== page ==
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It is worth to know that paclitaxel has no effect on expression of BCL2 and SIRT1 (P > 0.05). Although paclitaxel along with of miR-34a showed small change in the expression level of BCL2 and SIRT1, but results were not statically significant (P > 0.05) (data not showed).
Cell cycle analysis of SW480 cells treated with miR-34a or paclitaxel
It has been shown that exogenous expression of miR-34a arrested cell cycle at G1/G0 phase in nonsmall cell lung cancer cells. However, the effect of ectopic expression of miR-34a on cell cycle in colorectal cells has not been cleared. As shown in [Figure 5]b, miR-34a causes cell cycle arrest in the G1/G0, compared to the control group [Figure 5]a.
|Figure 5: Cell cycle analysis using flow cytometry 72 h after treatment. (a) Control cells that only received pLEX-Control vector. (b) G1 arrest of cells transduced with pLEX-miR-34a. (c) G2/M arrest of cells treated with paclitaxel. (d) G1/G2 arrest of cells that upregulated miR-34a and treated with paclitaxel|
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In addition, the effect of paclitaxel on cell cycle, alone or with miR-34a, were assessed in SW480 cells. Paclitaxel alone causes cell cycle arrest in G2/M phase [Figure 5]c, but its combination with miR-34a cause cell cycle arrested in two phases; G1/G0 and G2/M equally [Figure 5]d. These data suggest that miR-34a could be considered as a negative regulator of cell cycle, especially in combination with chemotherapy to suppress cell cycle progression which is one of the important cancer hallmarks.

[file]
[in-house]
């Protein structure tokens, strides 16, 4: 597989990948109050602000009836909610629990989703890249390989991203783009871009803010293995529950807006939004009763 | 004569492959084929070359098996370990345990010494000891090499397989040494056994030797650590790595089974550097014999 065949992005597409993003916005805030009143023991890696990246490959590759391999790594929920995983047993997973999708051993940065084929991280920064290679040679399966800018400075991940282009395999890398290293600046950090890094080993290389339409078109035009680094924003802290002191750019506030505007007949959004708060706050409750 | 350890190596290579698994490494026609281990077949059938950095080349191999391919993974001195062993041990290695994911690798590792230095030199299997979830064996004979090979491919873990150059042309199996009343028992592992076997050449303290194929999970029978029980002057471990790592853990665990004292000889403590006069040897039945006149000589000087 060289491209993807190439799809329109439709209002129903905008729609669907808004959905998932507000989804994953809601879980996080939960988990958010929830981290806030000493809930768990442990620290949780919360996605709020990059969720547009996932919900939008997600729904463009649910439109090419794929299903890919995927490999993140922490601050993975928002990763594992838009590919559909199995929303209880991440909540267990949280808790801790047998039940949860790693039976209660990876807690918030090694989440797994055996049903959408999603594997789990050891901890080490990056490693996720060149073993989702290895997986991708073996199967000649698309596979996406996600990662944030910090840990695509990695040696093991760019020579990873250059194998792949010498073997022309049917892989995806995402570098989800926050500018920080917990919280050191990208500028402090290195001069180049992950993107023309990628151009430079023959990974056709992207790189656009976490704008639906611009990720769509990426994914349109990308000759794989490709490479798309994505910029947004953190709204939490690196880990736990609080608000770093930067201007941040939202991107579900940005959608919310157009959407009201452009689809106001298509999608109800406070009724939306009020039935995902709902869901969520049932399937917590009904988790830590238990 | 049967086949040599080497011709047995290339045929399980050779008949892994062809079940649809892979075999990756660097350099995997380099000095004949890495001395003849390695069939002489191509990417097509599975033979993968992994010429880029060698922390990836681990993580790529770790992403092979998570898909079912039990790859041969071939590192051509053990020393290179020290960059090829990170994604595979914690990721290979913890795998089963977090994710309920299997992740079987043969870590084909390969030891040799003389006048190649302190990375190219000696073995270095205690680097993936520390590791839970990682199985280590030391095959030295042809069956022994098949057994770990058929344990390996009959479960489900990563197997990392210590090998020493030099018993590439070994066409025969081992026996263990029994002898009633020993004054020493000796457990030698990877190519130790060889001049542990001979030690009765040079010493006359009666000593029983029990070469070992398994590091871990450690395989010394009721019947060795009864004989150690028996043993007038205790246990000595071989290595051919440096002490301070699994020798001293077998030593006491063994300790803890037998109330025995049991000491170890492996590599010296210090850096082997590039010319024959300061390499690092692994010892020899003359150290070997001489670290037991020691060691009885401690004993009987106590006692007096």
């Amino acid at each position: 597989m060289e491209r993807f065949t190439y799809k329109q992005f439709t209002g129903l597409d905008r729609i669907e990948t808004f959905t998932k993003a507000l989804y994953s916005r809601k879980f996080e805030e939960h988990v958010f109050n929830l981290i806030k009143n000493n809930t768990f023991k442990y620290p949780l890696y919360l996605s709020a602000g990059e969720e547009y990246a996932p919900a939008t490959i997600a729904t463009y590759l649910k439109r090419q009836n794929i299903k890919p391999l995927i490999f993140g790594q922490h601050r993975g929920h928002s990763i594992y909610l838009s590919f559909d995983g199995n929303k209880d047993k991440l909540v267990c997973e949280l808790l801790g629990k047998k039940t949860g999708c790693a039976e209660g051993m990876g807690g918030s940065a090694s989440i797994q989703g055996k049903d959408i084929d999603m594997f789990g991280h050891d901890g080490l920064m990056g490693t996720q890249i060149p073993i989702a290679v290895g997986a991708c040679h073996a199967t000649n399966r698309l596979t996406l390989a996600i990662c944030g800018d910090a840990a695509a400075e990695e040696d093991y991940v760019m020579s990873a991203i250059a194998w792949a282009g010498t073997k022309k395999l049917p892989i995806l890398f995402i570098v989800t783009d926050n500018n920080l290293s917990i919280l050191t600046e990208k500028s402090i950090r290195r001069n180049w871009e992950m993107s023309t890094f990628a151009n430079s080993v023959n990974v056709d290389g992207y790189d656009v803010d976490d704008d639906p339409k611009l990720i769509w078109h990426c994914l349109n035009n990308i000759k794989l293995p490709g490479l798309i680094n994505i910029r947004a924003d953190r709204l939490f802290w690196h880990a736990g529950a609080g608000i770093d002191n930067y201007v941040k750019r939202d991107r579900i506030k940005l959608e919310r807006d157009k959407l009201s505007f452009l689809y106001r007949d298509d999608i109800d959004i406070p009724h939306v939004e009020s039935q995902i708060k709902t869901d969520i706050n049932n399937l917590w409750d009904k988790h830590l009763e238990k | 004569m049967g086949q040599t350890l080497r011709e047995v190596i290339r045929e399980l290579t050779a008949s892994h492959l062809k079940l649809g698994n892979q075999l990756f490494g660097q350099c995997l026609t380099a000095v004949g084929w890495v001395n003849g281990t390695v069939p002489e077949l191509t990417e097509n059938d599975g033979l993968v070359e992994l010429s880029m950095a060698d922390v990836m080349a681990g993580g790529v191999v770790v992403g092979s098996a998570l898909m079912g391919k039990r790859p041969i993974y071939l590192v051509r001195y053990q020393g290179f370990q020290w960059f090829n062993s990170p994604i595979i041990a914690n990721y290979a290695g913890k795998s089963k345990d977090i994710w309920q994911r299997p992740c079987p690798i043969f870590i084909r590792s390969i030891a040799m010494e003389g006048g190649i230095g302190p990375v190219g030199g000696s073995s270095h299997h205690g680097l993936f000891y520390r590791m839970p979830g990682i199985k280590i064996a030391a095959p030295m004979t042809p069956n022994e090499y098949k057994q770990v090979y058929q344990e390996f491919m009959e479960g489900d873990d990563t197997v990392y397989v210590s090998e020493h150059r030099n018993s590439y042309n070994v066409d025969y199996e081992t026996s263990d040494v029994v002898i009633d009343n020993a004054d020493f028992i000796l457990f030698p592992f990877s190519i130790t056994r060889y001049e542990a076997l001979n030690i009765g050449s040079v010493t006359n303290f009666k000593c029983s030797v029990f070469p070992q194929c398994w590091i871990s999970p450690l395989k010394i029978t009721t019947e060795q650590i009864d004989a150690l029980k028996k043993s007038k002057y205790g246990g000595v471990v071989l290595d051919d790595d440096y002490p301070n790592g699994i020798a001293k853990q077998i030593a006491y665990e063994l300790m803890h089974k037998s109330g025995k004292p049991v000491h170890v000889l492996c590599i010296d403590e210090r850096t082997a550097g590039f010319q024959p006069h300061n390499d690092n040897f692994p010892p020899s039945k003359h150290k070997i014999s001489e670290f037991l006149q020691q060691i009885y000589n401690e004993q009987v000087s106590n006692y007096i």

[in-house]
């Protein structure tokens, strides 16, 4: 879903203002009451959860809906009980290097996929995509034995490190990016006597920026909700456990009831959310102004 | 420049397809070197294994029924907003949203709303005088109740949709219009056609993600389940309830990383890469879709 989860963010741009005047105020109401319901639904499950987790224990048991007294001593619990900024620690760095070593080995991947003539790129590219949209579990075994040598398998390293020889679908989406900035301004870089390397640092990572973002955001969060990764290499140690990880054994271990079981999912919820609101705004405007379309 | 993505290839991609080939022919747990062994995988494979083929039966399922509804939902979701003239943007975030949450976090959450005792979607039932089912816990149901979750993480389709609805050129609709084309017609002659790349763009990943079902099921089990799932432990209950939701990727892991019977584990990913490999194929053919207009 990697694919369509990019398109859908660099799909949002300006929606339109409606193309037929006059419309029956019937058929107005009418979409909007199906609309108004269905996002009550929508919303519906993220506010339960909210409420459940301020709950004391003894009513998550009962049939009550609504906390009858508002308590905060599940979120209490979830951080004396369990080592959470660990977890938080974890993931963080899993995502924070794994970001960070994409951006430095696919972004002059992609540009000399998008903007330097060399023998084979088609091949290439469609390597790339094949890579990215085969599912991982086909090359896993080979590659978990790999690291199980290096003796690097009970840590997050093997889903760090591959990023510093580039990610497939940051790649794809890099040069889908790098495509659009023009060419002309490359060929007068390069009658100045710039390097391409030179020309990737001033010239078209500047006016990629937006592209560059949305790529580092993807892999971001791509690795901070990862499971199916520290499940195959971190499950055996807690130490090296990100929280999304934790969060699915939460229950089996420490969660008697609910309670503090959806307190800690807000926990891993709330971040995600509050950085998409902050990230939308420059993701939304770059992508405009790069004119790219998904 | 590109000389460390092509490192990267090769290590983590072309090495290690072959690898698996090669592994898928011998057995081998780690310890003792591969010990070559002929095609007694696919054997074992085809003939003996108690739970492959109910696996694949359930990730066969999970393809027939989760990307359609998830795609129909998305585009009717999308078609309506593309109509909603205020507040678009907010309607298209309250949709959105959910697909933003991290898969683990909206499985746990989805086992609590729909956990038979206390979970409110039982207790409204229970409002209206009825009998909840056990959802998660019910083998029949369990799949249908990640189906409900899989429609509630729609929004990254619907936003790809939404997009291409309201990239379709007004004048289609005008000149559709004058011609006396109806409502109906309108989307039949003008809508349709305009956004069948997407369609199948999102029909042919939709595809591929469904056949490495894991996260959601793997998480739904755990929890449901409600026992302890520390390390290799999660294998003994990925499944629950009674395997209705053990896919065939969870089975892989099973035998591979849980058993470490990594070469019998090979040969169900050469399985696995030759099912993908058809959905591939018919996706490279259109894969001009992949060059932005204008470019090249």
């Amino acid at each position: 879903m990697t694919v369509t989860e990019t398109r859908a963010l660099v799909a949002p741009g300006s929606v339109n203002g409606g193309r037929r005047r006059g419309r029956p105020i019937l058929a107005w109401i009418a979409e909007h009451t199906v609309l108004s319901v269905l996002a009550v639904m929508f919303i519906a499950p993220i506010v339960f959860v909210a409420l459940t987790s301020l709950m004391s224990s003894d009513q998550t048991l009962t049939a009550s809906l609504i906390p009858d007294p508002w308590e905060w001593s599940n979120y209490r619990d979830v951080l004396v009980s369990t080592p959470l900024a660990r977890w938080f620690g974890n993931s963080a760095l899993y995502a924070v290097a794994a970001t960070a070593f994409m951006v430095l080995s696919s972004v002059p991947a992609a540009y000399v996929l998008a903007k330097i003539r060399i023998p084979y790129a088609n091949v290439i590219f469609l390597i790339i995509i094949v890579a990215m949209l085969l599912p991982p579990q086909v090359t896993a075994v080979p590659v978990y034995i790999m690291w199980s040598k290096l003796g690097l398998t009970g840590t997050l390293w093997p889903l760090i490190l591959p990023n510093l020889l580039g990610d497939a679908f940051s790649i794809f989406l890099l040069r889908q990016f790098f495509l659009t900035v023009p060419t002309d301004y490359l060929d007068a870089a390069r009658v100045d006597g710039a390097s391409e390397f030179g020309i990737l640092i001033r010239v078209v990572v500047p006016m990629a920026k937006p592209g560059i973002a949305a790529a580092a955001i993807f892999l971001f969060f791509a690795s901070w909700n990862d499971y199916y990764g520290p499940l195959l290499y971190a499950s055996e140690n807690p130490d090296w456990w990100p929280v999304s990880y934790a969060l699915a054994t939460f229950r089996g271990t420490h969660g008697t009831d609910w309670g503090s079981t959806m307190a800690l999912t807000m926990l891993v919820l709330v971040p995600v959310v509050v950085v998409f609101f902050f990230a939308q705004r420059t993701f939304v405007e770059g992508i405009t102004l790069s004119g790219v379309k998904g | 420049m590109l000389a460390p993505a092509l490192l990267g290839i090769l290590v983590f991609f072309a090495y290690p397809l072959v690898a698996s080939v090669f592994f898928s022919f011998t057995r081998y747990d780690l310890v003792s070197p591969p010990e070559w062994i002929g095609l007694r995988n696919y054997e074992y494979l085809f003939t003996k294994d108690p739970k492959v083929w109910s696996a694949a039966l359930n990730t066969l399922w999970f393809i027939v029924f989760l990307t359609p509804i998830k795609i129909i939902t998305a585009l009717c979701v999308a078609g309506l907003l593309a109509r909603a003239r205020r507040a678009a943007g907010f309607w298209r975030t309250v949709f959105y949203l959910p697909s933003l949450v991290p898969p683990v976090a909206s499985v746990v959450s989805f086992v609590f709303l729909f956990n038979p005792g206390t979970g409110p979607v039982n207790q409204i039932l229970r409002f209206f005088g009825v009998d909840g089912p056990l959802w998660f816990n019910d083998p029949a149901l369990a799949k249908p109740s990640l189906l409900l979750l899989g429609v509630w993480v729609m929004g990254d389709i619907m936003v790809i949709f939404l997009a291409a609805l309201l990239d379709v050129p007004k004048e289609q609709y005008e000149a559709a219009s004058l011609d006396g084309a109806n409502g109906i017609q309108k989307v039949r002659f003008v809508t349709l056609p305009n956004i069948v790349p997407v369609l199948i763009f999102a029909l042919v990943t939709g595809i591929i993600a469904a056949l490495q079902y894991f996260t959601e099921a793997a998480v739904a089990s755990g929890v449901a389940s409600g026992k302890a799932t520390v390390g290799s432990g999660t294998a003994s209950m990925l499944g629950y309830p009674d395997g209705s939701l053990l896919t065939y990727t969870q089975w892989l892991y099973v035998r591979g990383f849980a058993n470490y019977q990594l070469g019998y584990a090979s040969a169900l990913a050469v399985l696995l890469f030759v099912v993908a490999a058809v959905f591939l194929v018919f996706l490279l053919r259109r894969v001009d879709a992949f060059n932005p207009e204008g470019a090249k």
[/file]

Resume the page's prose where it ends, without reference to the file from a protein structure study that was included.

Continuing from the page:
| > Discussion|| |
It is apparent that one-third of the human coding genes are regulated by miRNAs at posttranscriptional level. Altered expression levels of miRNAs have been identified in many pathological conditions such as cancers, and these irregulation expression of miRNAs could be considered for therapeutic or diagnosis purposes.,,,,, However, our knowledge about the exact role of this deregulation with in each cancer type is scanty.
A growing body of evidence indicates that miR-34a is downregulated in many cancers by deletion or epigenetic mechanisms such as promoter hypermethylation., In addition, restore of miR-34a expression induces cancer cells apoptosis, cell cycle arrest, and even sensitivity to chemotherapies. MiR-34a is a p53 direct miRNA that targets many important oncogenes which resulted in inhibition of cancer progression. Hence, the function of miR-34a in different cancer types makes this miRNA an interesting candidate for considering as therapeutic or prognostic factor.